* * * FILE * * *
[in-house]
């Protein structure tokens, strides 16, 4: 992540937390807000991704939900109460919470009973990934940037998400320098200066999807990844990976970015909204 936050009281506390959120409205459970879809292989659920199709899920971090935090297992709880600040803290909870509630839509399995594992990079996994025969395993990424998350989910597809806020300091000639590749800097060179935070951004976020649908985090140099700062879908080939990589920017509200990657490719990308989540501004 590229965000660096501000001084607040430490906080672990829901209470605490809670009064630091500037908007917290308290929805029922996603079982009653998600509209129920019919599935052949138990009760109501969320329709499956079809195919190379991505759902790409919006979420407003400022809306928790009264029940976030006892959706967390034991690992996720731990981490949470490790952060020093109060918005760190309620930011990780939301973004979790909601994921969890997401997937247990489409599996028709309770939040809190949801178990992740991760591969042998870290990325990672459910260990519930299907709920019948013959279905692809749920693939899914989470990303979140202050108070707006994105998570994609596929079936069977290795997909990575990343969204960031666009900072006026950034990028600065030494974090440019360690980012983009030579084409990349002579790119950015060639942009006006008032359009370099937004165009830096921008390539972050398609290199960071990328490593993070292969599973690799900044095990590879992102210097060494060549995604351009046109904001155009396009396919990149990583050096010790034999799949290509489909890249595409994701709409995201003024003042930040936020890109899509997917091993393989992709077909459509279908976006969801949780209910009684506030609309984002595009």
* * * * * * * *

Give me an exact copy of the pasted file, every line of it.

[in-house]
């Protein structure tokens, strides 16, 4: 992540937390807000991704939900109460919470009973990934940037998400320098200066999807990844990976970015909204 936050009281506390959120409205459970879809292989659920199709899920971090935090297992709880600040803290909870509630839509399995594992990079996994025969395993990424998350989910597809806020300091000639590749800097060179935070951004976020649908985090140099700062879908080939990589920017509200990657490719990308989540501004 590229965000660096501000001084607040430490906080672990829901209470605490809670009064630091500037908007917290308290929805029922996603079982009653998600509209129920019919599935052949138990009760109501969320329709499956079809195919190379991505759902790409919006979420407003400022809306928790009264029940976030006892959706967390034991690992996720731990981490949470490790952060020093109060918005760190309620930011990780939301973004979790909601994921969890997401997937247990489409599996028709309770939040809190949801178990992740991760591969042998870290990325990672459910260990519930299907709920019948013959279905692809749920693939899914989470990303979140202050108070707006994105998570994609596929079936069977290795997909990575990343969204960031666009900072006026950034990028600065030494974090440019360690980012983009030579084409990349002579790119950015060639942009006006008032359009370099937004165009830096921008390539972050398609290199960071990328490593993070292969599973690799900044095990590879992102210097060494060549995604351009046109904001155009396009396919990149990583050096010790034999799949290509489909890249595409994701709409995201003024003042930040936020890109899509997917091993393989992709077909459509279908976006969801949780209910009684506030609309984002595009």